EFTCAMB is a patch of the public Einstein-Boltzmann solver CAMB, which implements the Effective Field Theory approach to cosmic acceleration. The code can be used to investigate the effect of different EFT operators on linear perturbations as well as to study perturbations in any specific DE/MG model that can be cast into EFT framework. To interface EFTCAMB with cosmological data sets, we equipped it with a modified version of CosmoMC, namely EFTCosmoMC, creating a bridge between the EFT parametrization of the dynamics of perturbations and observations.


CosmicFish is a modern library for cosmological forecasts. The code can be used to obtain expected bounds on cosmological parameters for a wide range of models and observables. This tools is using EFTCAMB and MGCAMB to ensure the maximum coverage of cosmological models and will serve two important purposes. At first it will allow to optimise model testing, forecasting the expected constraints on several models and parametrizations to select the ones that are better constrained by the data. In the second place it will allow the design and optimization of experimental probes that aim at testing gravitational theories.


CRYPSIS is a set of tools to perform finite elements simulations of screening mechanisms in highly non-linear environments. The additional interaction that is included to source cosmic acceleration is strongly constrained by solar system tests. Viable models of DE/MG successfully develop a screening mechanism to hide the presence of this force on such scales. Generally these mechanisms rely on non-linear interactions or self- interactions between the scalar field sourcing the fifth force, gravity and matter. These non-linearities make it impossible to understand analytically the behaviour of these screening mechanisms in realistic situations and the CRYPSIS code will numerically fill this gap. Among other applications it will allow the design of laboratory experiments to test the presence of additional forces by looking at the objects for which these screening mechanisms are less effective. On the long run this will also help in making the connection with large scale modelling completing the range of scales over which we will perform cosmological tests of gravity. I am developing the CRYPSIS code as part of a Master in High Performance Computing and it will be publicly released in fall 2016.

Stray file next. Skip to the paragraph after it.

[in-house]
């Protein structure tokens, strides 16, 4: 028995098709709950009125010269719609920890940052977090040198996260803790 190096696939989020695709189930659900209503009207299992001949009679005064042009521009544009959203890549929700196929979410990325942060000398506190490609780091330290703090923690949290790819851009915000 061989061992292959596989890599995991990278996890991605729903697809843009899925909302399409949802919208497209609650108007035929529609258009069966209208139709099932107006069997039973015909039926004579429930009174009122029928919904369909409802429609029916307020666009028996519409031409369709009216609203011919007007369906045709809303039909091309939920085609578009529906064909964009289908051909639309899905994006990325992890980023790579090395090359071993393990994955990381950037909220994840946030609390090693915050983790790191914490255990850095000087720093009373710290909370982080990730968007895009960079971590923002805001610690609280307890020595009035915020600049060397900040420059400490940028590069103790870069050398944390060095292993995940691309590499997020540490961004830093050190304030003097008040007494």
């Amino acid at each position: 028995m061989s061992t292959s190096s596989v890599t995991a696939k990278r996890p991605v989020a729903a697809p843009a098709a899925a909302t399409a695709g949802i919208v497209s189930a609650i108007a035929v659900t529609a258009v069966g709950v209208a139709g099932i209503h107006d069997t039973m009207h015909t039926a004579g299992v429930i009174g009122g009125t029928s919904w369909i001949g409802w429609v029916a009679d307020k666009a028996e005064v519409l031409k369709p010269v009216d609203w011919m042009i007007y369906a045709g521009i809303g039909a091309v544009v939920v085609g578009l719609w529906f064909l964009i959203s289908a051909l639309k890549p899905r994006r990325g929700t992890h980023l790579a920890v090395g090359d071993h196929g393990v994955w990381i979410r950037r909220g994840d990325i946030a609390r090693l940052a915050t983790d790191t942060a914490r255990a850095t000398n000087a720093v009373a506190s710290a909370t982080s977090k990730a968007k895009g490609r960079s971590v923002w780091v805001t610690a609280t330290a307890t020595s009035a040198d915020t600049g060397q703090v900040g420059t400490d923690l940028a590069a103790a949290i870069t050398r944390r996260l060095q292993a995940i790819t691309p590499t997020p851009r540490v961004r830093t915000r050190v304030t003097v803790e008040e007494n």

1. Seminar at the Institute for Nuclear and Particle Astrophysics (INPA), Oct. 2015, Berkeley (California)
    Title: The Effective Field Theory approach to gravitation on cosmological scales
  2. Seminar at the Stanford Institute for Theoretical Physics (SITP), Oct. 2015, Stanford (California)
    Title: The Effective Field Theory approach to gravitation on cosmological scales
  3. Seminar at the Institute for Strings, Cosmology and Astroparticle Physics (ISCAP), Oct. 2015, New York (New York)
    Title: The Effective Field Theory approach to gravitation on cosmological scales
  4. Contributed talk at COSMO-15, Sept. 2015 (Poland)
    Title: The Effective Field Theory approach to modified gravity phenomenology”
  5. Contributed talk at Euclid Consortium meeting, June 2015, Lausanne (Switzerland)
    Title: Computation of CMB-LSS cross correlation spectra in EFT Cosmologies
  6. Seminars at NAOC, May 2015, Beijing (China)
    Title: The Effective Field Theory Approach to Dark Energy Phenomenology
    Title: Measuring the speed of cosmological gravitational waves
  7. Invited lecturer to Virtual Institute of Astroparticle Physics, Sept. 2014
    Title: Measuring the speed of cosmological gravitational waves
  8. Seminar at the Instituut-Lorentz for theoretical physics, Sept. 2014, Leiden (Netherlands)
    Title: Measuring the speed of cosmological gravitational waves